Herald Journal, Feb. 13, 2006
Holistic healing seeks to find what is wrong
By Liz Hellmann
After reconstructive surgery left Mary Schmidt’s brother lying in the hospital with three metal plates inserted into his face, Schmidt, of Winsted, knew she had to do something.
“His face was so swollen it looked like he weighed 450 pounds,” Schmidt said, both her arms extended almost a foot past her own face to illustrate.
Schmidt, who is in her last year of a master’s program in herbal studies, used her knowledge to help heal her brother.
She gave him an herb called yarrow, which is a capillary stimulate.
Schmidt’s brother made three weeks worth of progress in three days.
“The surgeon who operated on him said he was a poster patient it was just miraculous,” Schmidt said.
Schmidt has been studying herbs for the past 10 years, and is excited to finish her degree from the Northwest School of Herbal Studies.
After obtaining her degree, Schmidt hopes to help others by becoming the community herbalist someone people could come to for consultation and treatment from a holistic approach.
Traditional herbalism is about restoring the body to balance, so the body takes care of the problem, not the herb,” Schmidt said.
First studying the tradition of herbalism through Native Americans, Schmidt is interested in bringing her knowledge on the subject full-circle.
“I had a need or desire to understand the left-brain science of why herbs work,” Schmidt said.
Schmidt is part of what she calls a distance learning program, where she receives lectures on audio cassette, course work through mail correspondence, and some computer quizzes.
Through nutrition courses and lectures explaining how chemicals work within the herbs, Schmidt has learned how each herb tells the body to respond, part of which she already knows.
“I have the information, I’ve been helping friends and family for years,” Schmidt said.
Traditional herbalism is different from western medicine, because it is a holistic approach.
For example, the western approach to a headache is to take an aspirin.
But the holistic approach would be to determine what is wrong.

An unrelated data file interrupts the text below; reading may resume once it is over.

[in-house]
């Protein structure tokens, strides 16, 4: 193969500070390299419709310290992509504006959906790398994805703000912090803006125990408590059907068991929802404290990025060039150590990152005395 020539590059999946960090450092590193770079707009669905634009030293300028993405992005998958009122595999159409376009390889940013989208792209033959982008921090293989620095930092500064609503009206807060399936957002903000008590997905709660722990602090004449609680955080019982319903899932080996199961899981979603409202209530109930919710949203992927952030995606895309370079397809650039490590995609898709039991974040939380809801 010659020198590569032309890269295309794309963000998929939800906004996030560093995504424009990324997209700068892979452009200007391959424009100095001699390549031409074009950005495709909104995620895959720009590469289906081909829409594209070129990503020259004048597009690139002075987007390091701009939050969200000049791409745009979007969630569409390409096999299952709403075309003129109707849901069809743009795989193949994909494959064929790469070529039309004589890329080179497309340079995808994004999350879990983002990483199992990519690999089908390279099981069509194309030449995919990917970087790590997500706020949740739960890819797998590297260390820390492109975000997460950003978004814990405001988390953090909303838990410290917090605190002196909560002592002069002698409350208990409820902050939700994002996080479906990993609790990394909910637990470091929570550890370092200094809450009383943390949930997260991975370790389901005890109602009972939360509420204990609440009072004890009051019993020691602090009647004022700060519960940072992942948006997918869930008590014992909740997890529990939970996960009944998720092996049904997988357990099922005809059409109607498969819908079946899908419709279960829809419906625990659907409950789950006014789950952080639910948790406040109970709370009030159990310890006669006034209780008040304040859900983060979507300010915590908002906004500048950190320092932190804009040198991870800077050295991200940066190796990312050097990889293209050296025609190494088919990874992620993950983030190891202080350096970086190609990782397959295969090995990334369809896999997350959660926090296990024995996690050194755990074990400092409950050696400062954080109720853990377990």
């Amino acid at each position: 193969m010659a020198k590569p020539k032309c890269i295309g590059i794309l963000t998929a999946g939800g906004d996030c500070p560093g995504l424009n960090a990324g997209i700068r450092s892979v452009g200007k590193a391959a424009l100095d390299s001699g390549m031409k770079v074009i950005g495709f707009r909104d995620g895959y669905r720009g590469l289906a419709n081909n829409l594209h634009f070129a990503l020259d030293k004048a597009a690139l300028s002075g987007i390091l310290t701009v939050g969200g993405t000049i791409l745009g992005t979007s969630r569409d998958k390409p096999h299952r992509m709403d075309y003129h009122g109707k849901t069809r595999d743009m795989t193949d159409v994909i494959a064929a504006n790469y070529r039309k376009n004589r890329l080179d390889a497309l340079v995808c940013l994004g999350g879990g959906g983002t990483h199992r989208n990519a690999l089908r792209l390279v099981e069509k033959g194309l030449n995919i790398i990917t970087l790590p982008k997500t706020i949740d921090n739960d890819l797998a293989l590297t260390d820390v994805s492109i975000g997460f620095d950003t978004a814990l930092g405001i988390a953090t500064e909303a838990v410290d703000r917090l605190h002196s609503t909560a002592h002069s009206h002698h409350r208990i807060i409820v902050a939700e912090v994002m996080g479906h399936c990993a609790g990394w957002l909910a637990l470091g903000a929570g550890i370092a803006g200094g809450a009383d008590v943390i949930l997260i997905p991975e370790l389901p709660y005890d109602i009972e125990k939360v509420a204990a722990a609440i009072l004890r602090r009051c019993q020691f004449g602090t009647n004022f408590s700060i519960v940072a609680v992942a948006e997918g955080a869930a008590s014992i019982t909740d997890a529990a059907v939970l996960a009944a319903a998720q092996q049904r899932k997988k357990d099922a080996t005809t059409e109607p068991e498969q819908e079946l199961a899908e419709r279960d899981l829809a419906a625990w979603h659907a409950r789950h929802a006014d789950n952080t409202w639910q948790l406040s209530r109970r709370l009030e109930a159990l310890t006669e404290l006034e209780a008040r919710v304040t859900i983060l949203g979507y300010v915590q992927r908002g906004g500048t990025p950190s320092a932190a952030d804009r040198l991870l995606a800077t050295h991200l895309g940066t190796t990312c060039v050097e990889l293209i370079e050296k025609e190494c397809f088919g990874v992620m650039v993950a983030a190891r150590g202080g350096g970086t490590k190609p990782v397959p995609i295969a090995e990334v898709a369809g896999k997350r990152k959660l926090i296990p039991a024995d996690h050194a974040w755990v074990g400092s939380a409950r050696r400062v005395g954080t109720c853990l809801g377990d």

Indigenous people have used similar systems for more than 1,000 years to determine what is wrong, according to Schmidt.
The system decides if a person is too hot or cold, or wet or dry.
If the person is too dry, then the cause of the headache might be that they are dehydrated, Schmidt explained.
“We take an aspirin, and the headache will go away, but you are still dehydrated. It’s just removing the pain, it doesn’t remove the reason,” Schmidt said.
Once the reason is discovered, the treatment method follows.
Schmidt has herbs available in several different forms, to suit the individual and their situation.
Herbs are available in dried leaf form, in tinctures, and topical treatments.
Tinctures are herbs concentrated in alcohol. They are made by slowly extracting the herbs over a four- to six-week period.
Tinctures are one of Schmidt’s favorites because they are handy and powerful.
They come in small bottles, which are easily transportable, so they can be taken anywhere.
A few drops of the tincture onto the tongue, and the alcohol delivers the mixture straight into the bloodstream.
“In some cases, you can feel the difference almost immediately,” Schmidt said.
Schmidt holds many of her herbs in a cool, dark room in her house, but she is working on starting a commercial herb kitchen in a shed on her property.
Schmidt is already used to growing things, as she has been in the gardening and landscaping, with her Gardens Galore business since 1988.
Once she graduates, Schmidt will be able to continue helping others, this time as what she hopes will be a “community herbalist.”
“I can take phone consultations. I can see people generally right here in my home over a cup of tea,” Schmidt said.
For more information on herbalism, or to set up a consultation, call (320) 485-3562.